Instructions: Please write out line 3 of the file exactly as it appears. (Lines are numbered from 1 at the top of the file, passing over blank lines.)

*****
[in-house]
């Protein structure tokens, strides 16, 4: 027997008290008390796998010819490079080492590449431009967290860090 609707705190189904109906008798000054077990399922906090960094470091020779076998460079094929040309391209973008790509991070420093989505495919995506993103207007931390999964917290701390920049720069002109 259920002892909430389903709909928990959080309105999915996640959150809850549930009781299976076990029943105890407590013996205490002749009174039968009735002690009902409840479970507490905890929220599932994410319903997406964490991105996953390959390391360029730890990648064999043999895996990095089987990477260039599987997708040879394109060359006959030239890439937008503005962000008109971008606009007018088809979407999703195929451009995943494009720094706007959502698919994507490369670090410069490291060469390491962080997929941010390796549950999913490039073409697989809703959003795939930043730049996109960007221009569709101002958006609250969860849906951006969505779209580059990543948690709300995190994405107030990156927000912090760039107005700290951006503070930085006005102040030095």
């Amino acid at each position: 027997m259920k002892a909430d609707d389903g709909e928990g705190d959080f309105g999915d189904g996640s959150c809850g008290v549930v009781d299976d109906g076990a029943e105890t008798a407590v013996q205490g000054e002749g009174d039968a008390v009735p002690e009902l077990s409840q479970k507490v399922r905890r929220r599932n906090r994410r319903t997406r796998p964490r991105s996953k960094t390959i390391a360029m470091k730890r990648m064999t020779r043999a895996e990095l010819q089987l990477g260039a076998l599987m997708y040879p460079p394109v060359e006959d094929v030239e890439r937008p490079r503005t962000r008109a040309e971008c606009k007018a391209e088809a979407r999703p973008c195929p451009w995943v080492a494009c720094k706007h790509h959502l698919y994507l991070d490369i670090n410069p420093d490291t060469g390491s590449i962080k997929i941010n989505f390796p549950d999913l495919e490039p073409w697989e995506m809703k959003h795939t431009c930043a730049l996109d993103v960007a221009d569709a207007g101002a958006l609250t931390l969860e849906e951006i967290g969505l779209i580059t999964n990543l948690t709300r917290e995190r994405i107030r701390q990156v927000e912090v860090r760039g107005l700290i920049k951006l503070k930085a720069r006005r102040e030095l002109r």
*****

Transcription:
């Amino acid at each position: 027997m259920k002892a909430d609707d389903g709909e928990g705190d959080f309105g999915d189904g996640s959150c809850g008290v549930v009781d299976d109906g076990a029943e105890t008798a407590v013996q205490g000054e002749g009174d039968a008390v009735p002690e009902l077990s409840q479970k507490v399922r905890r929220r599932n906090r994410r319903t997406r796998p964490r991105s996953k960094t390959i390391a360029m470091k730890r990648m064999t020779r043999a895996e990095l010819q089987l990477g260039a076998l599987m997708y040879p460079p394109v060359e006959d094929v030239e890439r937008p490079r503005t962000r008109a040309e971008c606009k007018a391209e088809a979407r999703p973008c195929p451009w995943v080492a494009c720094k706007h790509h959502l698919y994507l991070d490369i670090n410069p420093d490291t060469g390491s590449i962080k997929i941010n989505f390796p549950d999913l495919e490039p073409w697989e995506m809703k959003h795939t431009c930043a730049l996109d993103v960007a221009d569709a207007g101002a958006l609250t931390l969860e849906e951006i967290g969505l779209i580059t999964n990543l948690t709300r917290e995190r994405i107030r701390q990156v927000e912090v860090r760039g107005l700290i920049k951006l503070k930085a720069r006005r102040e030095l002109r």